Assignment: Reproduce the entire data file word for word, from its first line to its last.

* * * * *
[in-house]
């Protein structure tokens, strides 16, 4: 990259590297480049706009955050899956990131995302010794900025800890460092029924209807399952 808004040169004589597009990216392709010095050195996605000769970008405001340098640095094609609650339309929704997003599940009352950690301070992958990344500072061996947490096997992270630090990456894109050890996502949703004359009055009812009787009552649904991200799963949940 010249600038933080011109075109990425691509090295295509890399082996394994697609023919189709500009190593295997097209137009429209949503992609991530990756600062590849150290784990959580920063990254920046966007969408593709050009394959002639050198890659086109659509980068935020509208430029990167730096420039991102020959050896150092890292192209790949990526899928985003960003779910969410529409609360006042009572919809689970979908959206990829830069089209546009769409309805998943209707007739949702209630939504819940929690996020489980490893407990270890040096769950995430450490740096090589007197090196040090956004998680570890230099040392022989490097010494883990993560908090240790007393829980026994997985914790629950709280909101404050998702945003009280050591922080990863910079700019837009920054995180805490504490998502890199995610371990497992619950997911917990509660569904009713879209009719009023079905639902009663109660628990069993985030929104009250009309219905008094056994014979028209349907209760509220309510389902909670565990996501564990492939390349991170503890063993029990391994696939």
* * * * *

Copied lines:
[in-house]
């Protein structure tokens, strides 16, 4: 990259590297480049706009955050899956990131995302010794900025800890460092029924209807399952 808004040169004589597009990216392709010095050195996605000769970008405001340098640095094609609650339309929704997003599940009352950690301070992958990344500072061996947490096997992270630090990456894109050890996502949703004359009055009812009787009552649904991200799963949940 010249600038933080011109075109990425691509090295295509890399082996394994697609023919189709500009190593295997097209137009429209949503992609991530990756600062590849150290784990959580920063990254920046966007969408593709050009394959002639050198890659086109659509980068935020509208430029990167730096420039991102020959050896150092890292192209790949990526899928985003960003779910969410529409609360006042009572919809689970979908959206990829830069089209546009769409309805998943209707007739949702209630939504819940929690996020489980490893407990270890040096769950995430450490740096090589007197090196040090956004998680570890230099040392022989490097010494883990993560908090240790007393829980026994997985914790629950709280909101404050998702945003009280050591922080990863910079700019837009920054995180805490504490998502890199995610371990497992619950997911917990509660569904009713879209009719009023079905639902009663109660628990069993985030929104009250009309219905008094056994014979028209349907209760509220309510389902909670565990996501564990492939390349991170503890063993029990391994696939």